Look forward to gorging on wit, food history, and strong opinions in Jay Rayner’s Last Supper, an entertaining, bon mots-studded consideration of the feast that the British journalist threw for a lucky circle of loved ones following some adventures in gastronomy.
With the realization that a condemned prisoner or terminally ill person’s last meal is an inherently melancholic and an unappetizing exercise for the guest of honor, and facing his own mortality, Rayner researched an idiosyncratic and celebratory version of the meal, hoping to “capture the essence of one’s life through food.” Organized by courses, from bread and butter to a fondly remembered dessert and bizarre boozy nightcap, the book touches upon interesting events in Rayner’s life, the coming of age of British cuisine, and the global rise of food journalism and entertainment.
Rayner’s parents loved dinner parties and gourmet restaurant meals, so fond, fun chapters on oysters and snails are included. However, Rayner is also a fan of more common edibles (expertly sourced and prepared!) that are revealed in his final menu.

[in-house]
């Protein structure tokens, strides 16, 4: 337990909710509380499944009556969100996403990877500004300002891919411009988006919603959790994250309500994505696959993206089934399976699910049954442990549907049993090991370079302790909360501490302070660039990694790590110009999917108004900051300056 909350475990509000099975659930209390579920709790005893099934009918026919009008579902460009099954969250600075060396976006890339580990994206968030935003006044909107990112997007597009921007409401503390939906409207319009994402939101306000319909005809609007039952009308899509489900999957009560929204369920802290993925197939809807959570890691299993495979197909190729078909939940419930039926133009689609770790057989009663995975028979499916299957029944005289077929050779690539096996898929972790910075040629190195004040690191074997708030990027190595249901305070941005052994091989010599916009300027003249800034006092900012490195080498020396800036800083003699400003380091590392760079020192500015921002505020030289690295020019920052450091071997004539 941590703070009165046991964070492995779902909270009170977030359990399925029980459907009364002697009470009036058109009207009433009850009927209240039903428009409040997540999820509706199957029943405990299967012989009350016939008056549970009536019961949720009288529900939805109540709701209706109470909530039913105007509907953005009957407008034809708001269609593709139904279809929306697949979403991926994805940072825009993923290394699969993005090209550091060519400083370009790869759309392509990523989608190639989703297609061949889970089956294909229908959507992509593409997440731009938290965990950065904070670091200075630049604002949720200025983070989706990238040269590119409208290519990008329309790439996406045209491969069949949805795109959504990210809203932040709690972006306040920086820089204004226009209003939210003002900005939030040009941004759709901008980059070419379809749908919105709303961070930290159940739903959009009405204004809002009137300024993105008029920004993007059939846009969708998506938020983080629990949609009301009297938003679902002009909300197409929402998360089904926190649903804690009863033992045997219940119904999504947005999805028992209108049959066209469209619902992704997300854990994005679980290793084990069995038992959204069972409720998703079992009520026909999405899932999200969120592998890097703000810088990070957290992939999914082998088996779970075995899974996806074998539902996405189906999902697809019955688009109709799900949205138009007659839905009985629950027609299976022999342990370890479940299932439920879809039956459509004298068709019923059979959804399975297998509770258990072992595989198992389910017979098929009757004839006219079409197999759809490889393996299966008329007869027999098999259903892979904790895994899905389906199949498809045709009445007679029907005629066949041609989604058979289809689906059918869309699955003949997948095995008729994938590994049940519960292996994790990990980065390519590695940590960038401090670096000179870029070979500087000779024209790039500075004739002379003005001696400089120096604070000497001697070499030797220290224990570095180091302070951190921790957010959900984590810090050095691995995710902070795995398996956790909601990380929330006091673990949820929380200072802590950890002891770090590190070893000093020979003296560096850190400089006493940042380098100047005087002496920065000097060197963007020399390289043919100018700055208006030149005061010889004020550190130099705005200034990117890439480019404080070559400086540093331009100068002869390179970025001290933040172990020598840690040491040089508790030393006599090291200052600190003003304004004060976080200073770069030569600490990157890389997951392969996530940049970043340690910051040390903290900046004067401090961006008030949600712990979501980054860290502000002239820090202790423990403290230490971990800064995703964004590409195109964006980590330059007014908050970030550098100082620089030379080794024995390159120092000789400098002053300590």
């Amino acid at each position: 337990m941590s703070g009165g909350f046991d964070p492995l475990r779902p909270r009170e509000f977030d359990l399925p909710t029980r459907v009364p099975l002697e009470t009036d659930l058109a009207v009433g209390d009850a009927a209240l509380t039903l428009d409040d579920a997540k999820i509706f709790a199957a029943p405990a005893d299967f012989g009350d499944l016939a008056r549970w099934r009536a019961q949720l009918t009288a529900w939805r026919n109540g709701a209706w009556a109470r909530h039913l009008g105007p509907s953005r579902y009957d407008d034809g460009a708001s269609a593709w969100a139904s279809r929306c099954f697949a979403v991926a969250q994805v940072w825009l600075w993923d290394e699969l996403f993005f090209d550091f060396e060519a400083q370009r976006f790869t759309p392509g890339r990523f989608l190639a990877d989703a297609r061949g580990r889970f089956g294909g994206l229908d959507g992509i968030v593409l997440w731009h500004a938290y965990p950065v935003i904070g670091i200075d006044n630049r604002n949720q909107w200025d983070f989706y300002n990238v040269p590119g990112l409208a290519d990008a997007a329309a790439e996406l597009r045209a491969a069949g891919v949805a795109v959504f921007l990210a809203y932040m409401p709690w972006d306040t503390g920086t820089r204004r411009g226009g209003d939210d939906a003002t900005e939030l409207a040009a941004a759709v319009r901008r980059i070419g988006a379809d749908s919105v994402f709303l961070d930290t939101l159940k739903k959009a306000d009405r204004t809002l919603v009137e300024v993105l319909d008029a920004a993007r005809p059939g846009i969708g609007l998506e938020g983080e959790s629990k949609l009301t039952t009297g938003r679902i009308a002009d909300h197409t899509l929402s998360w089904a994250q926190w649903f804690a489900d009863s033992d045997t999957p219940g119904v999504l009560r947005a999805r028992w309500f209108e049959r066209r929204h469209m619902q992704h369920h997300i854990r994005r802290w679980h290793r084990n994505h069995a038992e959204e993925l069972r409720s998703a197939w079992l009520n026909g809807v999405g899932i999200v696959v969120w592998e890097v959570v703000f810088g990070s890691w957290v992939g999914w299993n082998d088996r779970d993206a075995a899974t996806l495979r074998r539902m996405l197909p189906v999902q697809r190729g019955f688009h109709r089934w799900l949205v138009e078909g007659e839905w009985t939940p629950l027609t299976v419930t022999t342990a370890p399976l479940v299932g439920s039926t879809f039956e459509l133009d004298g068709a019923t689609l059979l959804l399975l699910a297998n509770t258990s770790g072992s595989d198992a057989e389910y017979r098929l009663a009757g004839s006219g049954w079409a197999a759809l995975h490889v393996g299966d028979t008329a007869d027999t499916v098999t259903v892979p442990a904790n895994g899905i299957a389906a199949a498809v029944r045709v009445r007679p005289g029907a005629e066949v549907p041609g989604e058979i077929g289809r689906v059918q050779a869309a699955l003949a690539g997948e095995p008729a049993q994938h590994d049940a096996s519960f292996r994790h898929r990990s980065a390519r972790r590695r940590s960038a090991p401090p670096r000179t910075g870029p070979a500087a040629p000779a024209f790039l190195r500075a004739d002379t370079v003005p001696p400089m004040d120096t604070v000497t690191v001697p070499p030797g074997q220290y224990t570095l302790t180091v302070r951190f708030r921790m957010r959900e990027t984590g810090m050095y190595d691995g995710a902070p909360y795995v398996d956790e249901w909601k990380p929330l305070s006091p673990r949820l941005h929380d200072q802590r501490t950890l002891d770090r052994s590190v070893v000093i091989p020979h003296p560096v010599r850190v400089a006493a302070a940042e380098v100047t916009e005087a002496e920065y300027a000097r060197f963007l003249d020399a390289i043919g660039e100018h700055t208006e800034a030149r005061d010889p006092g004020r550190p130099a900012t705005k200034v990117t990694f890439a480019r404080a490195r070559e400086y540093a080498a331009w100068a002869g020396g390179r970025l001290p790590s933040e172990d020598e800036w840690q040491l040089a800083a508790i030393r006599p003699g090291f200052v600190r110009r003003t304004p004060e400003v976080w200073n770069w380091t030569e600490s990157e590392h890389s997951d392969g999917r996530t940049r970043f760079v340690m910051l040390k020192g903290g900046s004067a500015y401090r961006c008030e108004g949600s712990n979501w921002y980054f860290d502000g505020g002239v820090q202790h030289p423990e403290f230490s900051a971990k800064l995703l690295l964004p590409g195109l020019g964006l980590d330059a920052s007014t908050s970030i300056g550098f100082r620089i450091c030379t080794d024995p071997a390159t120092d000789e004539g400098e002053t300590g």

Rayner’s writing career has afforded him singular opportunities for travel, exciting dining experiences, and encounters with the famous and the notorious. He describes bizarre interviews with an off-kilter Holocaust denier and a “cheerfully bigoted against everybody” Cajun oyster farmer, and artfully skewers certain food celebrities with rapier disdain. His admiration for other colleagues, though, is equally fervent. He poignantly muses about the death of Anthony Bourdain, who was a kindred food philosopher and “a brilliant and important man,” and whose “ghost” hangs over this last supper quest.
Side effects of Jay Rayner’s Last Supper include sighing, snorting, drooling, and frequent stops to jot down a grocery or play list. It’s a beguiling gallop through the food memories of a remarkable personality and a carpe diem reminder.
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